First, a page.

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Centenary of the 1918 influenza pandemic

2018 marks the 100th anniversary of the 1918 influenza pandemic, which claimed ~50 million lives. The introduction of influenza viruses and subsequent adaptation to humans, which enabled human-to-human transmission, continues to pose a constant threat of a future pandemic. Despite the efforts to develop antiviral drugs and vaccines, improved surveillance and prevention strategies, influenza viruses continue to circulate in human populations and cause seasonal influenza epidemics around the world each year. In light of the rapid evolution of the virus, globalization, the growing human population and the magnitude of intercontinental travel, outbreaks on the scale of the 1918 influenza pandemic would even today have a devastating effect. This collection includes Reviews and Research articles from across the Nature group of journals to showcase the latest advances in our understanding of influenza virus biology, evolution and adaptation, and advances in surveillance and drug and vaccine development. 

Reviews

  • Nature Reviews Microbiology | Review Article

    Seasonal influenza viruses continue to cause epidemics each year. In this Review, Petrova and Russell discuss recent advances in understanding the molecular determinants of influenza virus immune escape, sources of evolutionary selection pressure, population dynamics of influenza viruses and prospects for better influenza virus control.

    • Velislava N. Petrova
    •  &  Colin A. Russell
  • Nature Reviews Microbiology | Review Article

    In this Review, te Velthuis and Fodor detail the recently obtained high-resolution structures of the influenza virus RNA polymerase and the insights that have been gained into the mechanisms of viral transcription and replication. They also discuss how these structural data could help to identify novel antiviral targets.

    • Aartjan J. W. te Velthuis
    •  &  Ervin Fodor
  • Nature Reviews Microbiology | Review Article

    In this Review, McDonald et al. describe the mechanisms and outcomes of reassortment for three well-studied viral families — Cystoviridae, Orthomyxoviridae and Reoviridae — and discuss how these findings provide new perspectives on the replication and evolution of segmented RNA viruses.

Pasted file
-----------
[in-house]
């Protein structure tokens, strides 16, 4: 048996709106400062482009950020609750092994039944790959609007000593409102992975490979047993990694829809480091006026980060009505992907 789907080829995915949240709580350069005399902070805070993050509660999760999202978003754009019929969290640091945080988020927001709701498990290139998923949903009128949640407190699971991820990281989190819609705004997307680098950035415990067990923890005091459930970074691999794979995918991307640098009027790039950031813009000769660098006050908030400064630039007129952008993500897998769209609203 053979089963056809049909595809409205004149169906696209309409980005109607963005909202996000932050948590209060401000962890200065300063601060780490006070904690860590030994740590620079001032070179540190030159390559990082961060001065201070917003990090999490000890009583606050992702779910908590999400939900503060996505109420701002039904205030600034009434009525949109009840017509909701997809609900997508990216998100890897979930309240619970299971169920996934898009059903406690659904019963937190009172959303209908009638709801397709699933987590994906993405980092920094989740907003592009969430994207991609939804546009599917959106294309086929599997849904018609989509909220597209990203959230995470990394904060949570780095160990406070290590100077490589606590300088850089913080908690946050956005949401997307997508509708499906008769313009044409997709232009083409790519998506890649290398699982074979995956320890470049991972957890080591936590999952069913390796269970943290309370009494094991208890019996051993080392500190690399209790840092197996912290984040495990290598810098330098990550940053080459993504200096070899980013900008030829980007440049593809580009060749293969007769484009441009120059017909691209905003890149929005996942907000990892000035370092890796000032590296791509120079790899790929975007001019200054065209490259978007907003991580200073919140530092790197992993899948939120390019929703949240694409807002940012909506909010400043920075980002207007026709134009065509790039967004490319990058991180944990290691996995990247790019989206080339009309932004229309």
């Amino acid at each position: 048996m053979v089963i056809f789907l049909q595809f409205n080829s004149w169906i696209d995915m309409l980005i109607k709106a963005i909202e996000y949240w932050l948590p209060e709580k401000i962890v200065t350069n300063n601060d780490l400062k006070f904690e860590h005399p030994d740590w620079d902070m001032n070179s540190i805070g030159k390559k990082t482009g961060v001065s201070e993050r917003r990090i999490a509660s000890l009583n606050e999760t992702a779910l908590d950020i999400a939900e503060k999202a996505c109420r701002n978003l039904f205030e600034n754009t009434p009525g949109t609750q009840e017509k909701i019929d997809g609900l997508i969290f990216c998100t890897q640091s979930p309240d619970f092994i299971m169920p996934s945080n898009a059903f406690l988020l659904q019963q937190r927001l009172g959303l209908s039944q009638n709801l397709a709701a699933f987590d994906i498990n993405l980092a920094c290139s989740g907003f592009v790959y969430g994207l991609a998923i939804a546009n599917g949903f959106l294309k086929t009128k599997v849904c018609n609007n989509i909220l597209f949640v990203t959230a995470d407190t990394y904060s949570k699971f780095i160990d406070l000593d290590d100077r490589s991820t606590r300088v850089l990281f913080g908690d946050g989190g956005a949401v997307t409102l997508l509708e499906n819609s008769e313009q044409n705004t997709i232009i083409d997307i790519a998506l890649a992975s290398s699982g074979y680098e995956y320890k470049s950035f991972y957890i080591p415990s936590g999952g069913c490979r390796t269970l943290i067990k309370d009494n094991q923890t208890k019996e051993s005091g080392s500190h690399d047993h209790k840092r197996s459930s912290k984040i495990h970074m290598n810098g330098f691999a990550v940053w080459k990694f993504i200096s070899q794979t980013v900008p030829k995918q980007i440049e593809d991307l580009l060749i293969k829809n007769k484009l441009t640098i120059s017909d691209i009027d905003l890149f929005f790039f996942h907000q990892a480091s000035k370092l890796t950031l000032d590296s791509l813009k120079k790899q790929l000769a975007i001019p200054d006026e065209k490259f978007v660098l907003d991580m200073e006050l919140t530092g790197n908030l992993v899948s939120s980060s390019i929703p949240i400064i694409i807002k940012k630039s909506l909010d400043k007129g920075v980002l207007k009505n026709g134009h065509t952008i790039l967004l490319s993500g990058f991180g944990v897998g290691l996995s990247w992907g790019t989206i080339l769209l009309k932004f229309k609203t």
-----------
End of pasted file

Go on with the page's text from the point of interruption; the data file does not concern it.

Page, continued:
• Sarah M. McDonald
    • , Martha I. Nelson
    • , Paul E. Turner
    •  &  John T. Patton
  • Nature Reviews Microbiology | Review Article

    Mortality from influenza viruses is strongly linked to secondary bacterial invaders. Here, Jonathan A. McCullers reviews viral and bacterial virulence factors that contribute to the pathogenesis of co-infections by disrupting physical barriers, dysregulating immune responses and delaying a return to homeostasis.

    • Jonathan A. McCullers
  • Nature Reviews Microbiology | Review Article

    The shift in the receptor-binding specificity of influenza A viruses is mostly determined by mutations in viral haemagglutinin. In this Review, Gao and colleagues discuss recent crystallographic studies that provide molecular insights into haemagglutinin–host receptor interactions that have enabled several influenza A virus subtypes to 'jump' from avian to human hosts.

    • Yi Shi
    • , Ying Wu
    • , Wei Zhang
    • , Jianxun Qi
    •  &  George F. Gao
  • Nature Reviews Microbiology | Review Article

    Influenza A virus has only eight genes, so it is dependent on host proteins and pathways to mediate viral ribonucleoprotein (vRNP) trafficking and to promote vRNP functions at all stages of the virus life cycle. Here, Kawaoka and colleagues describe the trafficking and functions of influenza A vRNPs in host cells, emphasizing how vRNPs interact with and depend on host factors and pathways, how vRNP structure contributes to its function and the key open questions that still need to be answered.